Help us improve your experience.

Let us know what you think.

Do you have time for a two-minute survey?

 

Scan Policy Types

 

JSA Vulnerability Manager provides several default scan policy types. You can also define your own scans from the scan templates.

You must have the correct license capabilities to perform the following scanning operations. If you need assistance to obtain a new or updated license key, contact your Juniper Customer Support.

The following scan templates are the most commonly used templates:

  • Discovery scan policy--Discovers network assets, and then scans ports to identify key asset characteristics, such as operating system, device type, and services. Vulnerabilities are not scanned.

    A lightweight uncredentialed scan that searches an address space for active IP addresses, and then scans their ports. It runs DNS and NetBIOS lookups to discover the operating system, open services, and network names.

    If possible, run this uncredentialed scan weekly to provide good network visibility. This scan is most helpful for identifying new assets and changes to previously scanned assets.

    Note

    Use the assets seen in last 14 days but not scanned saved search from the Assets tab, to identify new assets that JSA passively discovered the last 14 days.

  • Full scan policy-- Discovers network assets by using a fast scan port range. Runs a user-configurable port scan and unauthenticated scan of discovered services like FTP, web, SSH, and database. An authenticated scan is run when credentials are provided.

    Runs the full suite of JSA Vulnerability Manager tests.

    A full scan has these phases:

    1. Discovery scan.

    2. Uncredentialed scan.

      Checks services that do not require credentials, for example, reading banners and responses for version information, SSL certificate expiry, testing default accounts, and testing responses for vulnerabilities.

    3. Credentialed scan.

      JSA Vulnerability Manager logs on to the asset and gathers information about the installed application inventory and required configuration, and raises or suppresses vulnerabilities. Credential scans are preferable to uncredentialed scans. Uncredentialed scans provide a useful overview of the vulnerability posture of the network. However, credentialed scanning is essential for a comprehensive and effective vulnerability management program.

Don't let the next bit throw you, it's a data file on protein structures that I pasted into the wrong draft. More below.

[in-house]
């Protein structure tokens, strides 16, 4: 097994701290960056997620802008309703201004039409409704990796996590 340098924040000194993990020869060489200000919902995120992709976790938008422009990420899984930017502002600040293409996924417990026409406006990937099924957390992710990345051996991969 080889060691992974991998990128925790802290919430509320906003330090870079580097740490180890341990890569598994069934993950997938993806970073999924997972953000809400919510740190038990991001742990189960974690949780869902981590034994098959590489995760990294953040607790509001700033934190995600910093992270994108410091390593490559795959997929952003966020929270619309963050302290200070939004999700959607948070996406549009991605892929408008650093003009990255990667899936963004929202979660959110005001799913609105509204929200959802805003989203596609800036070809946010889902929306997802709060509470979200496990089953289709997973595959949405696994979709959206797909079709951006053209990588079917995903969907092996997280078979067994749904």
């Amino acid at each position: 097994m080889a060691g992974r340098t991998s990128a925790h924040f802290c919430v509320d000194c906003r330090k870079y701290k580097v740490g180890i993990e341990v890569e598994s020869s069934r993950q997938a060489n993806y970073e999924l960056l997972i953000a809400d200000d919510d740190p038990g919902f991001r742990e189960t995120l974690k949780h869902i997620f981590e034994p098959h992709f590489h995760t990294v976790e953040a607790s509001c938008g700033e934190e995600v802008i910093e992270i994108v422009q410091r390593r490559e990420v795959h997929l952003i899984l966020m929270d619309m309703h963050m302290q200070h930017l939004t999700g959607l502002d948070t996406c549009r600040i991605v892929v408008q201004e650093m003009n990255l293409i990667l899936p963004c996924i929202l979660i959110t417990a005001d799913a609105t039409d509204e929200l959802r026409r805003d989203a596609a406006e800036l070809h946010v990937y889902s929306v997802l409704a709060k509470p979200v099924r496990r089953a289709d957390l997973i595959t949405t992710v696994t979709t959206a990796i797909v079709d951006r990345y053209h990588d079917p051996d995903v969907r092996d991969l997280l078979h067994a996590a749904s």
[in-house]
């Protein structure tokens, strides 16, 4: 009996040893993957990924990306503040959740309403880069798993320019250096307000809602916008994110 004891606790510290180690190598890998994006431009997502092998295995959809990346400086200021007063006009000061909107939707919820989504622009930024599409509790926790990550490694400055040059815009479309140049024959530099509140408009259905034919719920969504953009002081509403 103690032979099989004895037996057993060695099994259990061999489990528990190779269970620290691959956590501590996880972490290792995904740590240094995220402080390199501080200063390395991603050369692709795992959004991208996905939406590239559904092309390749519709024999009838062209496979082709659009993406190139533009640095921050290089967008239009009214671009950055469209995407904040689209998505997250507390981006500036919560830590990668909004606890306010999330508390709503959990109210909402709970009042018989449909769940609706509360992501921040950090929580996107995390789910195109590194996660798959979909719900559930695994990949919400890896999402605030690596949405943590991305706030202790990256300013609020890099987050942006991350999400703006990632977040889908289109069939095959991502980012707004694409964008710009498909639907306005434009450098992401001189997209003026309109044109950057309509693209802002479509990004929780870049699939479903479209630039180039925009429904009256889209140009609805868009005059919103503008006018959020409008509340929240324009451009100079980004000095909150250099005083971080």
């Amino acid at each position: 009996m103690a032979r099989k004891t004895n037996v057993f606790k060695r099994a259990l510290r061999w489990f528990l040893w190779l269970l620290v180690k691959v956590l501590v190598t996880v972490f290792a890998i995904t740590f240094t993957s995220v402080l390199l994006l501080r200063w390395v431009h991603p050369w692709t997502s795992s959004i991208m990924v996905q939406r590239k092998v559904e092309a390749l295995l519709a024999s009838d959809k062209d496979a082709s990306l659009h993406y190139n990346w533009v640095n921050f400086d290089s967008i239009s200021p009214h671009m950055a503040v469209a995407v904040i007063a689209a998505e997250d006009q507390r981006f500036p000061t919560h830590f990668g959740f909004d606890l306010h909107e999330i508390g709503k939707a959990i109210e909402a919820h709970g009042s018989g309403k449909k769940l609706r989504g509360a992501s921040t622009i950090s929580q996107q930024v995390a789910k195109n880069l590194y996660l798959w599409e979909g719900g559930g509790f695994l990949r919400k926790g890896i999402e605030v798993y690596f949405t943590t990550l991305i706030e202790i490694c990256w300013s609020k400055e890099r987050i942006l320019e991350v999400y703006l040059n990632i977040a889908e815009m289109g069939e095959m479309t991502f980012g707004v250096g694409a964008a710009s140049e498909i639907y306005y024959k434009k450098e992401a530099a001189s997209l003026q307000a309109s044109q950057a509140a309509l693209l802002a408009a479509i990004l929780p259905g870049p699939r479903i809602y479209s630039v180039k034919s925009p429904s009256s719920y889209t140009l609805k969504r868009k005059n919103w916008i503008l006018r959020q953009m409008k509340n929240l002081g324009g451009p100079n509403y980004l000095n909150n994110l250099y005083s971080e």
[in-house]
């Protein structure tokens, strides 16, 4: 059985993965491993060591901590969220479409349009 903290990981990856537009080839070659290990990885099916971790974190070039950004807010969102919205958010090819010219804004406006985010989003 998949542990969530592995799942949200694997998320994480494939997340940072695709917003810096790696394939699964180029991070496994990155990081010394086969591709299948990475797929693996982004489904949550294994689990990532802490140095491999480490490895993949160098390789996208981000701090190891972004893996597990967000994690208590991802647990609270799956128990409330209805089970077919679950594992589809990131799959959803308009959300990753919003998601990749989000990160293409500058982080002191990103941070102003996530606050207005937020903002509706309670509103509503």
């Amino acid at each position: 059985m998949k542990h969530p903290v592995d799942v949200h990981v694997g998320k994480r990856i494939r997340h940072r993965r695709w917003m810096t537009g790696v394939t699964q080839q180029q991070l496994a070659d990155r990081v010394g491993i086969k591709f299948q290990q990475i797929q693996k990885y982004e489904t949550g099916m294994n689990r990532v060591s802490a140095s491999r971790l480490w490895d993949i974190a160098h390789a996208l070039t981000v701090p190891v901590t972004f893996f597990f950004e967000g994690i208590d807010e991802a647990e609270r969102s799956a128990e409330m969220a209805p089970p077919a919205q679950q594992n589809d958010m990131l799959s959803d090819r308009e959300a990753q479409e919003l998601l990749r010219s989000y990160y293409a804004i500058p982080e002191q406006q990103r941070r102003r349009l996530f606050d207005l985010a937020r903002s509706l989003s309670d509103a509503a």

You can't edit the build-in policies but you can copy them to create your own custom scan policy.

      Tip

      Full scans can sometimes lock some administration accounts, for example, SQL Server, when JSA Vulnerability Manager tests multiple default credentials on accounts. Turn off these logon tests by taking the following steps:

      1. Click the Vulnerabilities tab.

      2. From the Scan Policy window, click Scan Policies.

      3. Click the Full Scan policy, then click Edit.

      4. Click the Tools tab.

        By default, the Included list is displayed.

      5. From the Filter menu, select Default Logons (Dos Risk).

      6. Click Exclude All to remove the check marks next to the items in the list.

      7. Click Save.

      8. Verify that the Default Logons (Dos Risk) tools are in the Excluded list.

      Run a full scan every 2-3 months for a detailed and accurate assessment of vulnerabilities in your network. The full scan is resource-intensive so the scheduling and resource allocation is important for optimal performance.

  • Patch scan policy--Scouts the network to discover assets, and then runs a fast port scan and credentialed scan of the assets.

    You use patch scans to determine which patches and products are installed or missing on the network.

    A patch scan has two main phases:

    1. Discovery scan

    2. Credentialed scan

    Run this credentialed scan every 1-4 weeks to determine what patches and products are installed or missing on your network. The patch scan places only a minimal load on your network and active testing is kept to a low level.

  • PCI scan policy--Scans all TCP and UDP ports 0-65535.

    You are not required to scan all UDP ports for PCI compliance. Typically you scan the most common UDP ports for PCI compliance but the list of ports might change slightly over time in accordance with PCI security standards.

    If you scan all UDP ports, the scan might take a long time and not complete within the timeout period on larger network segments, resulting in some Scan Interference Detected - Scan Potentially Incomplete vulnerability instances.

    You can create your own custom PCI scan policy by copying this policy, renaming the policy, and modifying the UDP scan ports according to your requirements.

  • Database scan policy--Scans database ports, 523, 1433, 1521, and 3306 for popular database services.

    Use the uncredentialed database scan to scan ports DB2 (523), Microsoft SQL (1433), MySQL (3306), Oracle (1521), and Informix (1526 ), for popular database services.

    Run this scan regularly if you have high database activity.